Cursing: Obscenities, Expletives and 'Forbidden' Words
What are "obscenities," and why should US-1 cover them?
"Obscenities" are confusing for learners of English; they can remain
confusing even as English proficiency
increases. Obscene language is rarely taught in school
curricula. The contexts in which obscenities are used, and the "strengths"
expessions may contain in their native context, are difficult for
anyone outside that context to accurately judge.
As such, "obscenities," "expletives" and "forbidden language" can be
problematic in all forms of translation.
Obscene language is not standard. Some obscenities are similar across
different varieties of World English, but they also vary by
national or regional usage. What is considered obscene will also vary over
time, and within social groups. Further, terms which would not normally be
considered 'obscene' may be used for obscene effects.
The term "obscenities" refers to 'profane' or 'vulgar'
or 'forbidden' or 'naughty' language, or in general the practice of
'cursing' [cussing] or using 'curse words' [cusswords]. Related words include blasphemies, taboos,
epithets, slurs, and scatologies
[references to excremental and toilet functions, e.g. "shit"].
It may be obvious that euphemisms are also involved in "obscene"
language. Some types of specific 'jargon' identities (cf. 'Mobspeak': The Language of the Mafia
are also based largely on obscene or profane expression.
Why Study Cursing and Obscenities?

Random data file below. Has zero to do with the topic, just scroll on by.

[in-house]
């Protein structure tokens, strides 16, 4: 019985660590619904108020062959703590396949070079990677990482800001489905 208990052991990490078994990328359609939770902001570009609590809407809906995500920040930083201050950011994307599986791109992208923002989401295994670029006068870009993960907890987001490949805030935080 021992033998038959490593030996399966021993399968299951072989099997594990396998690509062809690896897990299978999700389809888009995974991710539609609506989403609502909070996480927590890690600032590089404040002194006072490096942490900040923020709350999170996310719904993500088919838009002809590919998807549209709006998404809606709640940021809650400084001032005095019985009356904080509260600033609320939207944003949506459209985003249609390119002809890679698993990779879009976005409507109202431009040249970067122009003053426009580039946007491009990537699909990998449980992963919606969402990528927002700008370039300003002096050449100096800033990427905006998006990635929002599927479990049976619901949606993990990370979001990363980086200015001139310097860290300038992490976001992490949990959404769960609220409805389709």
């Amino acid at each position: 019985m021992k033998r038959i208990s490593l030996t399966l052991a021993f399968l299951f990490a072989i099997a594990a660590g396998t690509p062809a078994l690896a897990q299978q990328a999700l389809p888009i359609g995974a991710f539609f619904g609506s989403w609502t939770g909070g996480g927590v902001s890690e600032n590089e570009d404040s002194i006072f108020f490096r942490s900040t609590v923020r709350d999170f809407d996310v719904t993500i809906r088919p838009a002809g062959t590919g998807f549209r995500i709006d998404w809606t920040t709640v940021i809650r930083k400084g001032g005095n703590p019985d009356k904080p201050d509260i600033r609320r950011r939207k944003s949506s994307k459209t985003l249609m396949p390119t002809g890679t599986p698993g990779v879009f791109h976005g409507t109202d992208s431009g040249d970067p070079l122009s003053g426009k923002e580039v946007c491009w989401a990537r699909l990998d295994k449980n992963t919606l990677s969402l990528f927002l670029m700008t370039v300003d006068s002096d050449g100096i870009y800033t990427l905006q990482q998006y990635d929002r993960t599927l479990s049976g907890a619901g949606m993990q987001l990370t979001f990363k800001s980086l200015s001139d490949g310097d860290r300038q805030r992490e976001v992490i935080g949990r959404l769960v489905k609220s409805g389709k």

"Obscene language" has become much more common in both elite literature
(cf. class examples of language of elite black
literature) and the mass media (cf. the language of current black rap artists) in recent years. This presents a
variety of problematics for translators and interpreters. With these, it
is essential to know some of the various implications of 'profanities', as
well as how they differ between variants of English such as SAE and SBE.
As examples of recent historic change, consider these examples of
"obscenities" from Ernest Hemingway's The
Short, Happy Life of Francis Macomber, William Styron's Sophie's Choice (see also YouTube clip
), and Charles Bukowski's Pulp.
Consider also the differences in the use of obscenities in TV programs
such as The Sopranos, Sex and the City, Deadwood, Six Feet
Under and Hung, among others. What different meaning(s) might
obscenities have in each?
(These are all HBO productions, available in the U.S. only via
subscription-based cable "narrowcasting.")
In more "public" contexts, there may be different considerations for
'forbidden' words, depending on why, in particular circumstances, certain
terms 'should not be used' or may be perfectly acceptable. Compare, for
'Cursing' may be a reflection of rebellion or an indicator of social
powerlessness. Poor people seem to curse more than affluent people.
Teenagers usually curse more than adults. But why? Timothy Jay suggests
that it is because they have so little to lose by cursing. The situation
of teenagers is similar to that of the poor or the politically
disenfranchised; they have no power, so they have nothing to lose by